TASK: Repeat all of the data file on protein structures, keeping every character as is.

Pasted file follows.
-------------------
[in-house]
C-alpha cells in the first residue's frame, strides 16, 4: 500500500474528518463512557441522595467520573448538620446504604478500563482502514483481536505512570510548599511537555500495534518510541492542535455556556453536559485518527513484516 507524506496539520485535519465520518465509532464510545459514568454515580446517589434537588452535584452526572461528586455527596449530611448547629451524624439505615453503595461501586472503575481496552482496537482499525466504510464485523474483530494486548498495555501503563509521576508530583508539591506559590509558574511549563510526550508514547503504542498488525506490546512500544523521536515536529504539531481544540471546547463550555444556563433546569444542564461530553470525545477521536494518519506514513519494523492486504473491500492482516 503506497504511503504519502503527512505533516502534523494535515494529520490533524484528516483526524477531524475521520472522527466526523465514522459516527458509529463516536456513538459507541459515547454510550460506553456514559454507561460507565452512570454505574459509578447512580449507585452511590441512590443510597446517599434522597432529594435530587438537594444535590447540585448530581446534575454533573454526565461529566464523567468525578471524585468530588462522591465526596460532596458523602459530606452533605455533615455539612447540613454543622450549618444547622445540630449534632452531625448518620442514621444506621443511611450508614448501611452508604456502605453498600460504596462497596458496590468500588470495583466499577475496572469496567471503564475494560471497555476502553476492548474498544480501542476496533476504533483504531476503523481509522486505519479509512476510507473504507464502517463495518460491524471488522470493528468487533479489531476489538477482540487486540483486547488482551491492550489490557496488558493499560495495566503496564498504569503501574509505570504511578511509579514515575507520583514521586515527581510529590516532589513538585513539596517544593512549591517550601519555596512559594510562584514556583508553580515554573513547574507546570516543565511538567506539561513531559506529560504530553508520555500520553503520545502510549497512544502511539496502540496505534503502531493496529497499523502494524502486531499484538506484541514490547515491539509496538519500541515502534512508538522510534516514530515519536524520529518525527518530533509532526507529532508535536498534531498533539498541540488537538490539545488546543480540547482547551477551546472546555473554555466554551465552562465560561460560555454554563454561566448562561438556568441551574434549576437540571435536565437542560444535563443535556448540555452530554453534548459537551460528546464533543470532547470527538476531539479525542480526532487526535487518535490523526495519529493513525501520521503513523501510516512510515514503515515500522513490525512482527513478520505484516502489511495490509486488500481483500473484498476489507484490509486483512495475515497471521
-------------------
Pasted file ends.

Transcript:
[in-house]
C-alpha cells in the first residue's frame, strides 16, 4: 500500500474528518463512557441522595467520573448538620446504604478500563482502514483481536505512570510548599511537555500495534518510541492542535455556556453536559485518527513484516 507524506496539520485535519465520518465509532464510545459514568454515580446517589434537588452535584452526572461528586455527596449530611448547629451524624439505615453503595461501586472503575481496552482496537482499525466504510464485523474483530494486548498495555501503563509521576508530583508539591506559590509558574511549563510526550508514547503504542498488525506490546512500544523521536515536529504539531481544540471546547463550555444556563433546569444542564461530553470525545477521536494518519506514513519494523492486504473491500492482516 503506497504511503504519502503527512505533516502534523494535515494529520490533524484528516483526524477531524475521520472522527466526523465514522459516527458509529463516536456513538459507541459515547454510550460506553456514559454507561460507565452512570454505574459509578447512580449507585452511590441512590443510597446517599434522597432529594435530587438537594444535590447540585448530581446534575454533573454526565461529566464523567468525578471524585468530588462522591465526596460532596458523602459530606452533605455533615455539612447540613454543622450549618444547622445540630449534632452531625448518620442514621444506621443511611450508614448501611452508604456502605453498600460504596462497596458496590468500588470495583466499577475496572469496567471503564475494560471497555476502553476492548474498544480501542476496533476504533483504531476503523481509522486505519479509512476510507473504507464502517463495518460491524471488522470493528468487533479489531476489538477482540487486540483486547488482551491492550489490557496488558493499560495495566503496564498504569503501574509505570504511578511509579514515575507520583514521586515527581510529590516532589513538585513539596517544593512549591517550601519555596512559594510562584514556583508553580515554573513547574507546570516543565511538567506539561513531559506529560504530553508520555500520553503520545502510549497512544502511539496502540496505534503502531493496529497499523502494524502486531499484538506484541514490547515491539509496538519500541515502534512508538522510534516514530515519536524520529518525527518530533509532526507529532508535536498534531498533539498541540488537538490539545488546543480540547482547551477551546472546555473554555466554551465552562465560561460560555454554563454561566448562561438556568441551574434549576437540571435536565437542560444535563443535556448540555452530554453534548459537551460528546464533543470532547470527538476531539479525542480526532487526535487518535490523526495519529493513525501520521503513523501510516512510515514503515515500522513490525512482527513478520505484516502489511495490509486488500481483500473484498476489507484490509486483512495475515497471521